This foundation of better, more affordable, more connected, sustainably produced products is not simple. Systematic change is required in infrastructure, supply chains, jobs, education, digitalisation, innovation, and culture. It would be hard in isolation, but when the global landscape is so competitive, it is tough for the UK to find its way.
Yes, we have incredible institutions in this country – amazing technology companies, top universities, growing prioritisation of STEM (Science, Tech, Engineering and Maths) and STEAM (Science, Technology, Engineering, Arts and Maths) careers for our diverse society, but to accelerate onto the next stage of sustainable growth, we need to start to think differently in the next ten years.
Evolution not revolution
I’ve heard a great analogy for the approach we should take. That is, nature shows us that diversity is the key to survival. Thriving ecosystems are made up of interconnected networks and relationships, where there is no monoculture, no one best animal or one best plant. Evolution creates a plurality of solutions to the same problems faced in our habitats.
The same is true of solving our net-zero -emissions challenge, we need a breadth of solutions. Including batteries, hydrogen, eFuels, autonomy, different electric motors, power electronics and so on. To get to where we are today has been a revolution in automotive, and each of these could be another revolution all on their own, requiring us to leverage all aspects of our industry, and also very likely, cross-sector expertise to deliver.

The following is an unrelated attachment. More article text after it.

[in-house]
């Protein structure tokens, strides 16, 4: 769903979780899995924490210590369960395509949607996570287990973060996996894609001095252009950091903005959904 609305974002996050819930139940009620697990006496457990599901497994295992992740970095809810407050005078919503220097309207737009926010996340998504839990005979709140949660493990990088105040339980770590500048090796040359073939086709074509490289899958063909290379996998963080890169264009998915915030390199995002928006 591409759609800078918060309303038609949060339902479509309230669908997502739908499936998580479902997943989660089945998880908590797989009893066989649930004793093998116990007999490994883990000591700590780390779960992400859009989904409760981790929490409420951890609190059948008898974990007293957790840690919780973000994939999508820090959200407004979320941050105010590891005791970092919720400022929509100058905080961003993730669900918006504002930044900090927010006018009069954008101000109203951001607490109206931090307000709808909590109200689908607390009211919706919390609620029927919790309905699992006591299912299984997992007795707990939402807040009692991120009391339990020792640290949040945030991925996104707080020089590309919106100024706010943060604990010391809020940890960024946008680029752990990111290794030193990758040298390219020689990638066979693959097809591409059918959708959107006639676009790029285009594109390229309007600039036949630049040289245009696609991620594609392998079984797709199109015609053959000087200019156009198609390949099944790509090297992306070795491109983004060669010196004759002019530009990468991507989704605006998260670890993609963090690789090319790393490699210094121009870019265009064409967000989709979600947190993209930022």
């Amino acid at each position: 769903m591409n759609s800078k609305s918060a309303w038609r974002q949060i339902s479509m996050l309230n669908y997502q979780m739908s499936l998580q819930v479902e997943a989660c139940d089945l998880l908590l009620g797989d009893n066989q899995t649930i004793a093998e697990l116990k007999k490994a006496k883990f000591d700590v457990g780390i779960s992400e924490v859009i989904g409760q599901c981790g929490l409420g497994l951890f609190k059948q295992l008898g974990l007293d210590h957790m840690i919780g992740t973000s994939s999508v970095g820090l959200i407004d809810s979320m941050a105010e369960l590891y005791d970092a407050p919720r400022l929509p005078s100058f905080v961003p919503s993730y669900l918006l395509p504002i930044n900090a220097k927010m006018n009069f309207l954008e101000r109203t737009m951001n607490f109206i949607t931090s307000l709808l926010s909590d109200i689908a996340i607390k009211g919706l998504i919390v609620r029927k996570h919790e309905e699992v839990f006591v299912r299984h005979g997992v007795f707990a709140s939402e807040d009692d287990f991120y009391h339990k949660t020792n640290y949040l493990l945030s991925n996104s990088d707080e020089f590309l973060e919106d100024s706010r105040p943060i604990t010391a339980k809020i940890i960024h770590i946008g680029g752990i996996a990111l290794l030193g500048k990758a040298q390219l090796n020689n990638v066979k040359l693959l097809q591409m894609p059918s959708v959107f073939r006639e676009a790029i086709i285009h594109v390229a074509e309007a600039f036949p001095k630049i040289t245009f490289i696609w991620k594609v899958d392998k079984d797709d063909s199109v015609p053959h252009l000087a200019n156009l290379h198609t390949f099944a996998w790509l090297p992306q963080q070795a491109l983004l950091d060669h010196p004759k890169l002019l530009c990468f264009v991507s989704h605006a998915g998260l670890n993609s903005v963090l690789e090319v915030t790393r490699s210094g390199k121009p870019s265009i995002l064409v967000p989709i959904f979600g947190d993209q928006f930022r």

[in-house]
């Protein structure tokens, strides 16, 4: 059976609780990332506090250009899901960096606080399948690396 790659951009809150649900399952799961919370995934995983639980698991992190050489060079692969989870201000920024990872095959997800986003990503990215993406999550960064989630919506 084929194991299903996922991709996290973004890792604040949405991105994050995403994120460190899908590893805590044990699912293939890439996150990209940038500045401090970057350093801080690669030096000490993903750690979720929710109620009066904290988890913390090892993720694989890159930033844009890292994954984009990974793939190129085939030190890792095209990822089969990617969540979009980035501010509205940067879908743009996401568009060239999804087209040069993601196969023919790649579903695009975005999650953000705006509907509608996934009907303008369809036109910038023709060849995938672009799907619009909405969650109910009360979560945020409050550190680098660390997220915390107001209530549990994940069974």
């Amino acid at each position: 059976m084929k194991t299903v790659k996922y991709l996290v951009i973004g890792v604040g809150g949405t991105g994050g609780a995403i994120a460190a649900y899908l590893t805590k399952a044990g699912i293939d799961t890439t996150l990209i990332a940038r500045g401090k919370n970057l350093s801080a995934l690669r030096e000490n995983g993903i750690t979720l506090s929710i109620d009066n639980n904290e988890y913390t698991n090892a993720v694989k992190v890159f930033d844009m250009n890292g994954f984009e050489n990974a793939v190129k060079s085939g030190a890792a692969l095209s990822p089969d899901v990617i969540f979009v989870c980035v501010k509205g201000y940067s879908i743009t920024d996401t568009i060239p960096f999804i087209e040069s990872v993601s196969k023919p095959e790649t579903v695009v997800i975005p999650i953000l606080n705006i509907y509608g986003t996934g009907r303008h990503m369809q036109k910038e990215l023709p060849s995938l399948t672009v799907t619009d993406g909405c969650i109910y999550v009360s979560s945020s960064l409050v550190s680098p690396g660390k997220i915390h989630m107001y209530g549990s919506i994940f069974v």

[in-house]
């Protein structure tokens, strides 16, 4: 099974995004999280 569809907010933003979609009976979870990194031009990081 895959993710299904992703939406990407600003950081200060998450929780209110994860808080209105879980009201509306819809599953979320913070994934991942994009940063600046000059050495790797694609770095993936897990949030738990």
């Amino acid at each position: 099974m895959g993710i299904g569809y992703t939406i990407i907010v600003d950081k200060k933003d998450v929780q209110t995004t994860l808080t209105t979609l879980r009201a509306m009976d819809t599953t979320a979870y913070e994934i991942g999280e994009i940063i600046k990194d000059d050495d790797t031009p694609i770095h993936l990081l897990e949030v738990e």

The UK has so much diverse innovation in all these areas, but where we need to work cohesively, is on the commercialisation of the technology, supporting UK innovators to become successful businesses.
This requires investment, of course it does, but it needs to be done in a way which crowds in private finance, at the right times, with the right conditions to allow businesses to scale and achieve the next phase.
It also requires industry, government, and academia to work in harmony together to solve the consumers’ problems, and the business challenges to maximise the opportunity. This becomes the promised icing on the cake.
And this is the future for the APC, building on our 10 years of experience, to deliver the next 10 years of innovation.
Our product offerings might look a little different, but the core values will remain the same, using our added-value knowledge, skills, and expertise to bring together the best in the industry and academia to solve the pertinent challenges they face, with the support of Government and industry grants, because money alone won’t create the next set of revolutions. It’s money, plus support, mentoring and coaching, delivered by all stakeholders together, which will see us scale to achieve the UK’s net-zero ambitions, and I’m really excited about the role the APC will have in this.